Republican FCC Commissioner Michael O'Rielly doesn't think that Internet access is a necessity in Americans' daily lives. But President Obama is known to disagree, and Wednesday he announced the ConnectHome plan to bring affordable Internet to public housing in 28 cities.
At a school in Durant, Oklahoma, the capital of the Choctaw Nation, Obama said, “If we don’t get these young people the access to what they need to achieve their potential, then it’s our loss; it’s not just their loss,” the New York Times reports. Under ConnectHome, 200,000 children in 275,000 homes will benefit from either free Internet access or broadband that costs about $10 per month.
Obama made the announcement alongside the release of a broadband usage study from the White House Council of Economic Advisers that shows disparities in computer ownership versus actual Internet access. The report points out that having access at a school or library is different from having constant connectivity in the home, creating the so-called homework gap for some students.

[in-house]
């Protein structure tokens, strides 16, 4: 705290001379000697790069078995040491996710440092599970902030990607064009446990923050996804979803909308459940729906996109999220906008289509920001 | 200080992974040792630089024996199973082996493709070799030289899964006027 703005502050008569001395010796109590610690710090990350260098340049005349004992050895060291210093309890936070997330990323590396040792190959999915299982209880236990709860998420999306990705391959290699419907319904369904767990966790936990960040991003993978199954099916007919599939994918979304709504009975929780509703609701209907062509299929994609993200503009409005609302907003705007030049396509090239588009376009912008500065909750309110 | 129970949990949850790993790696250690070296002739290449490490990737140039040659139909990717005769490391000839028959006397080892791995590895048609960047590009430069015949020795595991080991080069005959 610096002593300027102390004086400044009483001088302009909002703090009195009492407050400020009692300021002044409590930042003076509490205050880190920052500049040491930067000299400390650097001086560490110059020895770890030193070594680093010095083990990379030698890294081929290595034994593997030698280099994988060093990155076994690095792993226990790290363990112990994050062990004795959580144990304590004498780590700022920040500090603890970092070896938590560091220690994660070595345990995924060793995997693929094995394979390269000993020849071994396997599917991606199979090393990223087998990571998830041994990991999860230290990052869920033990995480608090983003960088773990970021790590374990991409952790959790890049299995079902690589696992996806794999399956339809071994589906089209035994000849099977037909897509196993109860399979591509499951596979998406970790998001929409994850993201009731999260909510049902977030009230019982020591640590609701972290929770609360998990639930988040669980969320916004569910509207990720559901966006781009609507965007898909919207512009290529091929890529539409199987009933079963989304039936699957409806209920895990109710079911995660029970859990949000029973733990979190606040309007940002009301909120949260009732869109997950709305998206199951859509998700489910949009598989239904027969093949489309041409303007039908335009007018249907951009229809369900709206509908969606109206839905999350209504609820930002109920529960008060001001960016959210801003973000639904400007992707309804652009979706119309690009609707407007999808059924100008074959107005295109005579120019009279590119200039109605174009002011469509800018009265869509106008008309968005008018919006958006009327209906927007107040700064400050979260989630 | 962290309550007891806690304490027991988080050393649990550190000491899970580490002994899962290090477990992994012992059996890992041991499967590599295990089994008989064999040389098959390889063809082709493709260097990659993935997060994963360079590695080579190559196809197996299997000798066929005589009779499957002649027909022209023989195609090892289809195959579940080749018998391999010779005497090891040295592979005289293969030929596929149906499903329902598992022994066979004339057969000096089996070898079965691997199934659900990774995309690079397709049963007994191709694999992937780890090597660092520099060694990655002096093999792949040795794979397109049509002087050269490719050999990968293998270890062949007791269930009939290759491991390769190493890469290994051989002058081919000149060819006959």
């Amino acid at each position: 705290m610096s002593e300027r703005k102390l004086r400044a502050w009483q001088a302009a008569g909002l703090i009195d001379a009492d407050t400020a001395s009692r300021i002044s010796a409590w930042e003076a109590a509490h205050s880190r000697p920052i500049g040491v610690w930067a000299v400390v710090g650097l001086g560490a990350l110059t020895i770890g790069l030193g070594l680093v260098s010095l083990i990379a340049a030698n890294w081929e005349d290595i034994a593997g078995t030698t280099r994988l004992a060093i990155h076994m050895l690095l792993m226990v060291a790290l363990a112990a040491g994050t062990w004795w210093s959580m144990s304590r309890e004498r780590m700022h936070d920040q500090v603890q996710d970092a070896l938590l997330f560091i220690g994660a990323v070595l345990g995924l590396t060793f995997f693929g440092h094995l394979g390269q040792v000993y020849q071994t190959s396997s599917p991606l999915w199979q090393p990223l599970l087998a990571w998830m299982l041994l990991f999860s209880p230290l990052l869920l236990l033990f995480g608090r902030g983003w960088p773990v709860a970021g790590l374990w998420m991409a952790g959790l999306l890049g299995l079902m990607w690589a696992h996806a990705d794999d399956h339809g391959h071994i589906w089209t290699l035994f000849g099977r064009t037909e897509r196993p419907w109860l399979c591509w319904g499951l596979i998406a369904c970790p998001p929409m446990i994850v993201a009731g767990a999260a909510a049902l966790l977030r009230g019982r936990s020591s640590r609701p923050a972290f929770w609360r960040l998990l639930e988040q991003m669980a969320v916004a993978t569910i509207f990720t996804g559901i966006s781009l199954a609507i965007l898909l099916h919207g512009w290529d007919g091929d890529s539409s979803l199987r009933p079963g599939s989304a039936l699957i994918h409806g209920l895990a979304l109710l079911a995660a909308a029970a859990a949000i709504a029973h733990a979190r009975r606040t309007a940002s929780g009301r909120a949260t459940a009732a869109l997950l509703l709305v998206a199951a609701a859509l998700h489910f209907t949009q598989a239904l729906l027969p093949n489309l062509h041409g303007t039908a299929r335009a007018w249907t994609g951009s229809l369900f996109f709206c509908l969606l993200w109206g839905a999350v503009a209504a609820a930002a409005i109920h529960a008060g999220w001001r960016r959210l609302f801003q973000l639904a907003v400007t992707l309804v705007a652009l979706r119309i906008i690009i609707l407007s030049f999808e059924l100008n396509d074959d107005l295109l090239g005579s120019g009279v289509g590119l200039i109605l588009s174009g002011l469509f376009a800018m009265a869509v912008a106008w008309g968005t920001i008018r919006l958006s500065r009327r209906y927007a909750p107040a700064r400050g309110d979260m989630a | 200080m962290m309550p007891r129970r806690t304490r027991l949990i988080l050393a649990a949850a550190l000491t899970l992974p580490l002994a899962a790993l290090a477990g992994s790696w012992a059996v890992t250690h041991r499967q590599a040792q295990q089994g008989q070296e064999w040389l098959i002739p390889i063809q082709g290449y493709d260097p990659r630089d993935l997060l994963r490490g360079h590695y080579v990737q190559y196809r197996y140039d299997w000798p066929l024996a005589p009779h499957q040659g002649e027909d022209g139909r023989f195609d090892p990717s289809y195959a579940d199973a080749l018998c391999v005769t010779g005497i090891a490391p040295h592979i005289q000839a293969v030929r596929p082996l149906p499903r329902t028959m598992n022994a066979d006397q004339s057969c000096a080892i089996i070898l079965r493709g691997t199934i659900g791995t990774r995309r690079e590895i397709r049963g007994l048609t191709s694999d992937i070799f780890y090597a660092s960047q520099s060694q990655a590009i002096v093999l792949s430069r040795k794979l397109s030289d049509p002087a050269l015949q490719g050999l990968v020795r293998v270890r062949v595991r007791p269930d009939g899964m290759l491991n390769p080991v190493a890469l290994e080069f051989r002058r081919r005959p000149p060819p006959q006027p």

The analysis shows that there have been gains in providing connectivity for disenfranchised populations in the United States, but "there is still a substantial distance to go, particularly in our poorest neighborhoods and most rural communities, to ensure that all Americans can take advantage of the opportunities created by recent advances in computing and communications technology."
Companies like Best Buy will offer subsidized devices like tablets for people who qualify for the program, and Google is incorporating ConnectHome into its plans for Fiber. In a blog post, Fiber's head of community impact Erica Swanson wrote:
We realize ... that providing an Internet connection is just one piece of the puzzle. People can only take advantage of the many benefits of the web when they understand why it matters and know how to use it. That’s why we’ll also partner with ConnectHome ... to develop basic computer skills training and create computer labs to host these trainings in each of our Fiber markets.
A recent Pew study showed that education is a big factor in Americans' ability to utilize the full potential of the Internet, or engage with it at all. Combined with the FCC's decision to allow phone subsidies to apply to broadband as well, the Obama adiminstration's Internet access programs could actually have an impact.